Now that Governor Dunmore was armed with these pieces of information, he ordered his troops to attack Colonel Woodford's position. Even though this decision went against the more experienced judgment of his officers, Governor Dunmore directed Captain Samuel Leslie to make preparations. On the night of December 8, 1775, Captain Leslie moved his command out of Norfolk and arrived undetected at Fort Murray around 0330. The troops that went with Captain Leslie was all of the 14th Regiment of Foot that Governor Dunmore had available, which included the Grenadier and light companies that totaled 121 rank and file, 32 officers and Captain Matthew Squire had also sent a detachment of gunners to man two cannon. Add to this about 60 Tory volunteers and the troops already present in Fort Murray for a combined force of about 672 men.[35]

When the British troops arrived at Fort Murray, they rested for two hours and the officers decided that the objective before them was not as simple as they thought. What they realized was that directly past the fort was the bridge and immediately beyond the bridge were the Virginian's defenses, with the bridge only wide enough to allow the men to march six abreast.[36] At dawn on December 9, 1775, Captain Leslie ordered the light troops out of the fort in order to replace the planks that had been removed from the bridge. After crossing the northern causeway and running into Colonial pickets, they set fire to the remaining buildings.[37] At this time, Captain Squire's gunners wheeled the two cannon to the bridge, where a natural bend in the road allowed the cannon to rake the Virginian's defenses without endangering the attacking force.[38]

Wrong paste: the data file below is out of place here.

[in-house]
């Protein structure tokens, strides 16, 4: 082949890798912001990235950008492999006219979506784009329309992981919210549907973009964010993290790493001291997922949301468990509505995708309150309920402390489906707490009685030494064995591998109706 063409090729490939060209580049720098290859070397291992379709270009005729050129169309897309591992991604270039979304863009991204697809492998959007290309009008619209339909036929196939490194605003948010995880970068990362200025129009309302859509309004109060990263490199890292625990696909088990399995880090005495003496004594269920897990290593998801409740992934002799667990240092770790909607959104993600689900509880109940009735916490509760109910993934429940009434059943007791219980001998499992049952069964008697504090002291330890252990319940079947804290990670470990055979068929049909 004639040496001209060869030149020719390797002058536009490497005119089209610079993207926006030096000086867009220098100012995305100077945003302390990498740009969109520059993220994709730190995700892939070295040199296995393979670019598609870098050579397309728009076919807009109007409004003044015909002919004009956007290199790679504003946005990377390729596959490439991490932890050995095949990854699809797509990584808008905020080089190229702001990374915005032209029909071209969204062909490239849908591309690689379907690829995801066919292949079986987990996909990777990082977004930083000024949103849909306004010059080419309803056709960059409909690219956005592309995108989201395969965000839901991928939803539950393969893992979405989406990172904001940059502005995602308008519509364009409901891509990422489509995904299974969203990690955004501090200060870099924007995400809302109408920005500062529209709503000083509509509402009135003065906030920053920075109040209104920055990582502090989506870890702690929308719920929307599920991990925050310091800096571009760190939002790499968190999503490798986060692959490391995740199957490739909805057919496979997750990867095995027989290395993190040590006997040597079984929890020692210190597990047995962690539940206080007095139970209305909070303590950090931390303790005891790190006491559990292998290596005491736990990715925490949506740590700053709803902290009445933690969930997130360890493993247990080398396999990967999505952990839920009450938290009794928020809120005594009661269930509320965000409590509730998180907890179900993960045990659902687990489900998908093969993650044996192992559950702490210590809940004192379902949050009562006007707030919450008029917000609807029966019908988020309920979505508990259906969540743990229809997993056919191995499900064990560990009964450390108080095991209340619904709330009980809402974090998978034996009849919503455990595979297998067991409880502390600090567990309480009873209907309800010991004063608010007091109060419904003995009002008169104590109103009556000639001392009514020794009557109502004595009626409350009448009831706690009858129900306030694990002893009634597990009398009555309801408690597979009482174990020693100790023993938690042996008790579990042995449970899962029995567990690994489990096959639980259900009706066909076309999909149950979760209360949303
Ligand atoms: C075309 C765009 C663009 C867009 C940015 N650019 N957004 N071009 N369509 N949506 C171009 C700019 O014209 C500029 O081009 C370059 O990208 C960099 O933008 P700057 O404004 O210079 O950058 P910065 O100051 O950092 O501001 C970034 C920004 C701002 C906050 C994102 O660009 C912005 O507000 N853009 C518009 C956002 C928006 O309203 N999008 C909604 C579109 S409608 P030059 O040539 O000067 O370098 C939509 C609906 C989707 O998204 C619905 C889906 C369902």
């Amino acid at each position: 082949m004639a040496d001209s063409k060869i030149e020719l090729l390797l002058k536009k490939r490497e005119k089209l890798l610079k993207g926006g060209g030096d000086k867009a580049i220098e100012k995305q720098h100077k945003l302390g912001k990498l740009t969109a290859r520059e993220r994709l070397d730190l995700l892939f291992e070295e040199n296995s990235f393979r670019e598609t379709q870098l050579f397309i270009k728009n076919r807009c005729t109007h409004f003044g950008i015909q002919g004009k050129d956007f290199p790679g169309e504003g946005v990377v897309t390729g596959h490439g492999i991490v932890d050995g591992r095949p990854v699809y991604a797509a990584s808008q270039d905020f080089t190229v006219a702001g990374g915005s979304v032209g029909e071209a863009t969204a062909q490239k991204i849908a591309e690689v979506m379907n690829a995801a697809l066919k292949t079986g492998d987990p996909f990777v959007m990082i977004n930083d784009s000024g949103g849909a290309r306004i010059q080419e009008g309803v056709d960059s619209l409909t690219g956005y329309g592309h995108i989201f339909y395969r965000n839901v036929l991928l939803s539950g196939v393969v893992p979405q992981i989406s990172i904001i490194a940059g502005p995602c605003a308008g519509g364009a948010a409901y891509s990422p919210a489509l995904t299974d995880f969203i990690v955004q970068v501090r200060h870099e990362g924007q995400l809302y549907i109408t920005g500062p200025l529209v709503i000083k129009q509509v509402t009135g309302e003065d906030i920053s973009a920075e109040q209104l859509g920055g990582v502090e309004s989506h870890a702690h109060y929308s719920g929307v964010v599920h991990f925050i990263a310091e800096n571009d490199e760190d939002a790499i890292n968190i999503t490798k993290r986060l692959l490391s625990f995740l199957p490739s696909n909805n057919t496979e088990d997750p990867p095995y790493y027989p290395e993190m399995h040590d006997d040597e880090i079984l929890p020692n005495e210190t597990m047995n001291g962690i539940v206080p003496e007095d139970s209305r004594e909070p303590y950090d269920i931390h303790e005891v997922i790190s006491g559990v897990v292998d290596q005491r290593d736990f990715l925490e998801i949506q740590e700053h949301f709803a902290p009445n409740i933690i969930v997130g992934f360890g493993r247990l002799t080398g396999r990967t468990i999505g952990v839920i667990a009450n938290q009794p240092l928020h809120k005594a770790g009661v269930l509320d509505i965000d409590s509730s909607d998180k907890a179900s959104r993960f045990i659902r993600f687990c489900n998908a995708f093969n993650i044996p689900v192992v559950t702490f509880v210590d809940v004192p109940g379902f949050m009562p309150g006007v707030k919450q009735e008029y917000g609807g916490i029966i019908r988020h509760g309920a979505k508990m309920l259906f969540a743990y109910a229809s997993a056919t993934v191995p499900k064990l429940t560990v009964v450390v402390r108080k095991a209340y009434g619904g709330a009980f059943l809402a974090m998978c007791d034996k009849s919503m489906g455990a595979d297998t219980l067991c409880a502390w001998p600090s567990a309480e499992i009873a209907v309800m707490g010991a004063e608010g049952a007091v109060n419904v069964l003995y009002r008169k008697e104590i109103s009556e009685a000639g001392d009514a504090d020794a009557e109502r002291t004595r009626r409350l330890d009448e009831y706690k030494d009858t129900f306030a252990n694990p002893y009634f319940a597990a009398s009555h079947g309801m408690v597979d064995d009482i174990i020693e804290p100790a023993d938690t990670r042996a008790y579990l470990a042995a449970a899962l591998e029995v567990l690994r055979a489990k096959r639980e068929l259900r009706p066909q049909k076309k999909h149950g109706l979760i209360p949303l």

While the British were replacing the bridge planking, reveille was sounded in the Virginian's camp. As it became customary to exchange a few shots with each other at dawn, Colonel Woodford and Major Alexander Spotswood assumed the gunfire to be part of the morning's usual activities. Even before a messenger from the breastworks could find them, they heard some of their men shouting to the others to stand to their arms. After quickly equipping themselves, the two officers rushed out of their tent to see that the British had begun their assault. After rallying 40 riflemen, Colonel Woodford rushed down to the breastwork.[39]